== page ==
I majored in Computer Science simply because I enjoyed the classes. I really didn’t have a career goal in mind, at the time. The part-logic, part-creativity involved in creating programs felt really satisfying. It just so happened that it is a hot market for software engineers out there.

 

5. What are one or two skills that you developed at Holy Cross that you use in your work? 

First off, I would say that I employ mindfulness and empathy day-to-day. Practicing the motto and spiritual cultivation at Holy Cross strengthened in me the importance of being kind to myself and understanding of others, and the bigger picture. Secondly, I use those core Computer Science classes of algorithms, data structures, and programming. They’re the backbone of software engineering! What can I say.

 

6. What advice do you have for students today?

I think the best career for someone would be not just what they enjoy, but what they’re good at. To figure that out, you probably have to cast a wide net in school. Don’t be afraid to do that, change with time, cross things off of your list, and envision a career-path that may play to multiple strengths at once or in sequence. Sometimes…you even have to create a niche for yourself. There are no rules.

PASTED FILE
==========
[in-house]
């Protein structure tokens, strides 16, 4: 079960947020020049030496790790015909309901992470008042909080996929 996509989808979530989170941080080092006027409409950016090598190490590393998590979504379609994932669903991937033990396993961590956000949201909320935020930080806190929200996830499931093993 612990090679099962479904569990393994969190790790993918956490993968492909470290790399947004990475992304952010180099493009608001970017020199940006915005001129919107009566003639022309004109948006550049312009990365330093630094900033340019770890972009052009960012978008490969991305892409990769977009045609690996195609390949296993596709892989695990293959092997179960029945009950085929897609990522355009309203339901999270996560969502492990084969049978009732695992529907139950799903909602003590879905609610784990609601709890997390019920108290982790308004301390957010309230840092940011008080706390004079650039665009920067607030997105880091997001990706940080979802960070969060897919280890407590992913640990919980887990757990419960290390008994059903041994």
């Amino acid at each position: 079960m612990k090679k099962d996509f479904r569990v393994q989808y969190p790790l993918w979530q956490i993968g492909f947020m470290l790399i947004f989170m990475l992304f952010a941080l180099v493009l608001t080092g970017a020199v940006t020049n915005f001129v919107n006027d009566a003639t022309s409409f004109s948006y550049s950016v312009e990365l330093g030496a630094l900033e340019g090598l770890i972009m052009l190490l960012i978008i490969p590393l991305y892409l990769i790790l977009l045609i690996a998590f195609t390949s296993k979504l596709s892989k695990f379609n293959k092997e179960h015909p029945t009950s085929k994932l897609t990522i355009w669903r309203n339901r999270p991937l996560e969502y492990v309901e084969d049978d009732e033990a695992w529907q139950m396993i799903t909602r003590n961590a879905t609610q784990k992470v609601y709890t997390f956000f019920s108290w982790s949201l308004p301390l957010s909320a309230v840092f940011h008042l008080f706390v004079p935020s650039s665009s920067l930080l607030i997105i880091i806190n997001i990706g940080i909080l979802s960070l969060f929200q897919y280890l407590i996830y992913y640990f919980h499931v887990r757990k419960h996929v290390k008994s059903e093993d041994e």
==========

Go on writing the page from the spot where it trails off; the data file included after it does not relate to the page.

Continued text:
Meet Alumna Stephanie A. Haddad ’15, Internal Medicine, PGY-1

Name: Stephanie A. Haddad

Class Year: 2015

Title: Internal Medicine, PGY-1

Organization:  Brown University/Kent Hospital

 

1. In one sentence, what does your job entail?  

I work as a resident physician on the medicine team to manage, treat, and take care of patients admitted to the hospital.

 

2. What planned and unplanned events connected you to your industry and your first employer after Holy Cross? How did you learn/decide it was a good fit for you?